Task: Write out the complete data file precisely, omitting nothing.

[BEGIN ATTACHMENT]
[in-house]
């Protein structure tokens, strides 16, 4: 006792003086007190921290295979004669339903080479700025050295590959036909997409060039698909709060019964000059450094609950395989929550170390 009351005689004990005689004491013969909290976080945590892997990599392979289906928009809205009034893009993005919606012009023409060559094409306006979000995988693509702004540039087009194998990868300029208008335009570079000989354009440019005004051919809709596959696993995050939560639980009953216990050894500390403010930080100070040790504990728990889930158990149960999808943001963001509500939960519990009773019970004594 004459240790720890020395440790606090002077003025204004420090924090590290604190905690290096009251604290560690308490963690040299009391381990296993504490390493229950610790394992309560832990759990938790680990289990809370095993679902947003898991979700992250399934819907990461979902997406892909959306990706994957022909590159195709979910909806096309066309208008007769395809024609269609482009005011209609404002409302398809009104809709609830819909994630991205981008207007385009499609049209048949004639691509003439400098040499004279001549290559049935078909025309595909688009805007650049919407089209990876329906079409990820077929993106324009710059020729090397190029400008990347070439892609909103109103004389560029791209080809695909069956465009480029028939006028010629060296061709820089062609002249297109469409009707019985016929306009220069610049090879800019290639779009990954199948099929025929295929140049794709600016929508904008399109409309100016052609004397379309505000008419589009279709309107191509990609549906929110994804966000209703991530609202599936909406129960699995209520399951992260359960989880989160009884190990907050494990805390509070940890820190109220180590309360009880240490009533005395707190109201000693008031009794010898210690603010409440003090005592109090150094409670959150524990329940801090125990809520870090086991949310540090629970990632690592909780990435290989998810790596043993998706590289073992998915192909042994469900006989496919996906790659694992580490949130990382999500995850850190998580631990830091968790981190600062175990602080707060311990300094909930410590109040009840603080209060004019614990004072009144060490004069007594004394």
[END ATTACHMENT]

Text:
[in-house]
């Protein structure tokens, strides 16, 4: 006792003086007190921290295979004669339903080479700025050295590959036909997409060039698909709060019964000059450094609950395989929550170390 009351005689004990005689004491013969909290976080945590892997990599392979289906928009809205009034893009993005919606012009023409060559094409306006979000995988693509702004540039087009194998990868300029208008335009570079000989354009440019005004051919809709596959696993995050939560639980009953216990050894500390403010930080100070040790504990728990889930158990149960999808943001963001509500939960519990009773019970004594 004459240790720890020395440790606090002077003025204004420090924090590290604190905690290096009251604290560690308490963690040299009391381990296993504490390493229950610790394992309560832990759990938790680990289990809370095993679902947003898991979700992250399934819907990461979902997406892909959306990706994957022909590159195709979910909806096309066309208008007769395809024609269609482009005011209609404002409302398809009104809709609830819909994630991205981008207007385009499609049209048949004639691509003439400098040499004279001549290559049935078909025309595909688009805007650049919407089209990876329906079409990820077929993106324009710059020729090397190029400008990347070439892609909103109103004389560029791209080809695909069956465009480029028939006028010629060296061709820089062609002249297109469409009707019985016929306009220069610049090879800019290639779009990954199948099929025929295929140049794709600016929508904008399109409309100016052609004397379309505000008419589009279709309107191509990609549906929110994804966000209703991530609202599936909406129960699995209520399951992260359960989880989160009884190990907050494990805390509070940890820190109220180590309360009880240490009533005395707190109201000693008031009794010898210690603010409440003090005592109090150094409670959150524990329940801090125990809520870090086991949310540090629970990632690592909780990435290989998810790596043993998706590289073992998915192909042994469900006989496919996906790659694992580490949130990382999500995850850190998580631990830091968790981190600062175990602080707060311990300094909930410590109040009840603080209060004019614990004072009144060490004069007594004394």